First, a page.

Dean is never as unnactractive to me as during this episode. I'm sorry, the going off to whine to Lorelai really, really irks me even if I don't take in account it's been established in canon he's very aware how big of an influence Lorelai is on Rory and of course Lorelai fell completely for his bullshit about worrying Jess would get Rory in trouble. It just seems so weak. But then, that's how people called Christopher, as well, so Lorelai does have a type. Yes, I had to to go there.

 

Despite Rory eventually brushing it off, I kinda think this is the begining of the end of their relationship. Up until this point, despite showing the beginings of crush on  Jess, she still seemed pretty happy with Dean but IIRC the tension only keeps building up between them..

 

This is the point that gets tricky for me. Because, on one hand, I believe Rory has reached the point of no return with that phonecall to Jess. She should have realized that and ended things with Dean once and for all. That said, would she be Rory if she had done that? Maybe. I'd like to believe that if Lorelai had reacted differently to what went down during this episode, and had actually been suppportive of Rory picking the guy she's really interested in, then I believed Rory would have gone ahead and done it. Alas...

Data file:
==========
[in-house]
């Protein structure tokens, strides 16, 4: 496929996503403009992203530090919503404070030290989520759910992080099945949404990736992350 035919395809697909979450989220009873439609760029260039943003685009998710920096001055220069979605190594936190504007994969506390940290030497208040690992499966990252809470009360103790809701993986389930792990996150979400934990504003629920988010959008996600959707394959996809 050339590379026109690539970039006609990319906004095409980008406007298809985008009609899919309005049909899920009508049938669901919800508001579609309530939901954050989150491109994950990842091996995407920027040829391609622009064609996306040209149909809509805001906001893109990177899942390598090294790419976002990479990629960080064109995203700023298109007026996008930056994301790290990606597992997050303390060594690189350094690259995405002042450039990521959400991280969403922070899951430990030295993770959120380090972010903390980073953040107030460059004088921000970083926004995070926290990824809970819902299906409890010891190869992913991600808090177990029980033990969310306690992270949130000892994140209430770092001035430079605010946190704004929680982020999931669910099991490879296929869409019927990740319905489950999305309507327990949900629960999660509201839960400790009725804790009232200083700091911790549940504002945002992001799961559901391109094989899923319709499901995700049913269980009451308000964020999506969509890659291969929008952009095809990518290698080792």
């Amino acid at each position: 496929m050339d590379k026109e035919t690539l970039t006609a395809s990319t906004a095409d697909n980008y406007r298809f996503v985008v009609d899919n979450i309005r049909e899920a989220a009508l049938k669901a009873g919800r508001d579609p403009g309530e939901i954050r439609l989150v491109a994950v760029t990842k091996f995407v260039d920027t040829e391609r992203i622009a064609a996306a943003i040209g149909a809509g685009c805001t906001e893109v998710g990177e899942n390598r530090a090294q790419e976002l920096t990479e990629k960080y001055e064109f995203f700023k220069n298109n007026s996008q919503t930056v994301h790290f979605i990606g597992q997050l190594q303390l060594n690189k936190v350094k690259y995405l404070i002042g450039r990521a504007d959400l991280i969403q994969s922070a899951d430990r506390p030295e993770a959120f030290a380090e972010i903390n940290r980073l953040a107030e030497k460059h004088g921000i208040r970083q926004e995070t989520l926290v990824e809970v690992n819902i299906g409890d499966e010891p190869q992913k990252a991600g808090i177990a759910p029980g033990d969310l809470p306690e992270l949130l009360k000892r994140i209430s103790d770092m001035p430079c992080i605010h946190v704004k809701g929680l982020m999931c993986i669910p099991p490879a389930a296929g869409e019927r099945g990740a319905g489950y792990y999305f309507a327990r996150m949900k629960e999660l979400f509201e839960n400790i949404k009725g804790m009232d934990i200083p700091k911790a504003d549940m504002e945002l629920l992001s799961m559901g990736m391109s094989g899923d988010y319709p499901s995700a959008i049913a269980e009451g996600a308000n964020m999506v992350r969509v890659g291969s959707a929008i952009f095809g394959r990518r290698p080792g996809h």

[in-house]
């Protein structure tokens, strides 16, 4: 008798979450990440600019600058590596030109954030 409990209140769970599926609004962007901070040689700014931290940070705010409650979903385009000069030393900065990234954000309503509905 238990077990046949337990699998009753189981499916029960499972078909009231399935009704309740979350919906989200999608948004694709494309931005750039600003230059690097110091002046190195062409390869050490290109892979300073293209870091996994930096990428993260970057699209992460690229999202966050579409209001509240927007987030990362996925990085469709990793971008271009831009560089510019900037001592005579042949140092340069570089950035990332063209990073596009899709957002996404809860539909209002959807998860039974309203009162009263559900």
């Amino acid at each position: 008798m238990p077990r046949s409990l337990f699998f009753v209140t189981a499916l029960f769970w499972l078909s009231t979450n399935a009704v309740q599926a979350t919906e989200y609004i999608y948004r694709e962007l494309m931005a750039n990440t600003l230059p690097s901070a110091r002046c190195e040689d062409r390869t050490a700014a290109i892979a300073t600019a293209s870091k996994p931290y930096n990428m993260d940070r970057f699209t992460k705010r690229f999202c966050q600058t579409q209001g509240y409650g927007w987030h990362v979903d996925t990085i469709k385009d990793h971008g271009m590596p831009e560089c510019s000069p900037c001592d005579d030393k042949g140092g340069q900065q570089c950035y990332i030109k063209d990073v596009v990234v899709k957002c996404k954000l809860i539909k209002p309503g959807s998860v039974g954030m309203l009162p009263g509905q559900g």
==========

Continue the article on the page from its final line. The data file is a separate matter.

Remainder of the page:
Also, I'd like to add that Jess picking up Rory's bracelet was 5 kinds of adorable as was him fiddling with it during the phonecall with Rory. IMO, he clearly didn't mean anything by it. Who among us hasn't jumped at the chance to have something from a crush? But, of course, he'll get treated like a criminal for it.

 

 

It Should've been Lorelai - Good Lord is Christopher beautiful in seasons 1 and 2. I take it back, through that time period I ship Lorelai/Christopher the best. I still love you Max!

Edited by cuddlingcrowley
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She acts every bit as annoyed about Dean going behind her back to talk to Lorelai and Lorelai chosing his side as I would. I guess I only feel a little bit robbed by not seeing Rory going off on Dean about that as well. Boy, would that have been glorious -- her actually doing the yelling for a change.

 

Dean is never as unnactractive to me as during this episode. I'm sorry, the going off to whine to Lorelai really, really irks me even if I don't take in account it's been established in canon he's very aware how big of an influence Lorelai is on Rory and of course Lorelai fell completely for his bullshit about worrying Jess would get Rory in trouble. It just seems so weak. But then, that's how people called Christopher, as well, so Lorelai does have a type. Yes, I had to to go there.